Traditional land classifications in the US emphasized the contrast between urban or built-up versus wild or managed lands. Based on that fundamental split, urban lands have been subdivided into such categories as commercial, residential, transportation, industrial, and mixed urban. For some purposes, this relatively coarse classification is useful. However, scientists interested in the joint social and ecological function within complex urban areas found the traditional classification to be too coarse. This was not a matter of resolution of remotely sensed images, but because the theory behind the classification assumed land cover to be coarsely differentiated. When social scientists and ecologists tried to use the traditional classification to understand how the complex land covers they observed in cities and suburban areas linked to ecosystem functions, they were disappointed. This led them to develop a new way to classify the combined social and ecological patchiness they observed in urban areas.
The new system is called HERCULES, which stands for High Ecological Resolution Classification for Urban Landscapes and Environmental Systems. The investigators started from first principles, and assumed that biological, physical, and social products together determine the structure of urban lands. They recognize three components of urban land cover:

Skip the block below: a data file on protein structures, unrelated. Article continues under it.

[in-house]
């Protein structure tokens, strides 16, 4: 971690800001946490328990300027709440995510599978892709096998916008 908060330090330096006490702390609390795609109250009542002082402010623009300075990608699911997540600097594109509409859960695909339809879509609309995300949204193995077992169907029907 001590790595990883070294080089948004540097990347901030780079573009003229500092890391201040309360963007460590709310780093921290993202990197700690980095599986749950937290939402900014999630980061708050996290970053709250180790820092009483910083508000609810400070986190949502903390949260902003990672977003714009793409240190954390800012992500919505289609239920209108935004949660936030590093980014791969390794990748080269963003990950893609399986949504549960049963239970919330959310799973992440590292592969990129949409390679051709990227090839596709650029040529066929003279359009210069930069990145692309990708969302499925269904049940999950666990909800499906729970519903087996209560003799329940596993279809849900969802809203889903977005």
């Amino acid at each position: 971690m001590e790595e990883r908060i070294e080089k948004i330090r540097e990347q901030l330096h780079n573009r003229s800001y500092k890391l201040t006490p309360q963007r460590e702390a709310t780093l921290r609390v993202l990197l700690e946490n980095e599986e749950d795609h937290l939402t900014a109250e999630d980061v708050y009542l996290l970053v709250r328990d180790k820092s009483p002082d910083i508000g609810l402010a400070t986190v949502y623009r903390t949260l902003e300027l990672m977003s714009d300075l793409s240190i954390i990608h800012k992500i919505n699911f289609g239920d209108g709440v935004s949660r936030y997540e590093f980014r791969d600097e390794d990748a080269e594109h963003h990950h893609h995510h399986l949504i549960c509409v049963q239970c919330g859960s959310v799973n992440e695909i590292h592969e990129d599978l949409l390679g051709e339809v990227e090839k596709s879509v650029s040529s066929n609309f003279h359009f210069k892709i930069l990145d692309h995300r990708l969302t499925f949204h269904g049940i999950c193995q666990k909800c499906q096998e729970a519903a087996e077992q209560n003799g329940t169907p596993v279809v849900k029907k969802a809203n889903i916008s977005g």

Each of the three cover types can account for from 0 to 100% of the surface of a patch.
Patches can be recognized based on an internally consistent mix of these three kinds of cover. In particular, the ground can be either bare or paved, vegetation can be trees and shrubs, or made up of crops, turf grasses, or other herbaceous plants, and buildings can be isolated low structures, large footprint structures of various heights, or rows of connected structures.
Urban socio-ecological research has benefitted because long-term changes in urban areas can be understood in detail using HERCULES. Under the traditional classification, change was only recorded when a patch shifted from one major category to another, such as from residential to commercial or transportation. HERCULES draws attention to more subtle changes, such as amount of pavement in a neighborhood, or losses or gains in vegetated cover over time, or the shifts in the extent of patches over time.
Unlike the traditional classifications, HERCULES allows researchers, planners, and decision makers to understand the combination of social artifacts and natural components throughout a metropolitan area. An example is the relationship of the amount of nitrate pollution in streams draining parts of the Gwynns Falls watershed of metropolitan Baltimore, MD with the land cover of those small watersheds. They found that nitrate pollution is statistically associated with changes in patch features as assessed by HERCULES, but is not predicted by the traditional classification. Such findings have contributed to regional policy decisions to increase tree canopy cover throughout urban regions as a stormwater improvement strategy. Such improvement is key to improving the environment of both local neighborhoods and the water quality of the Chesapeake Bay.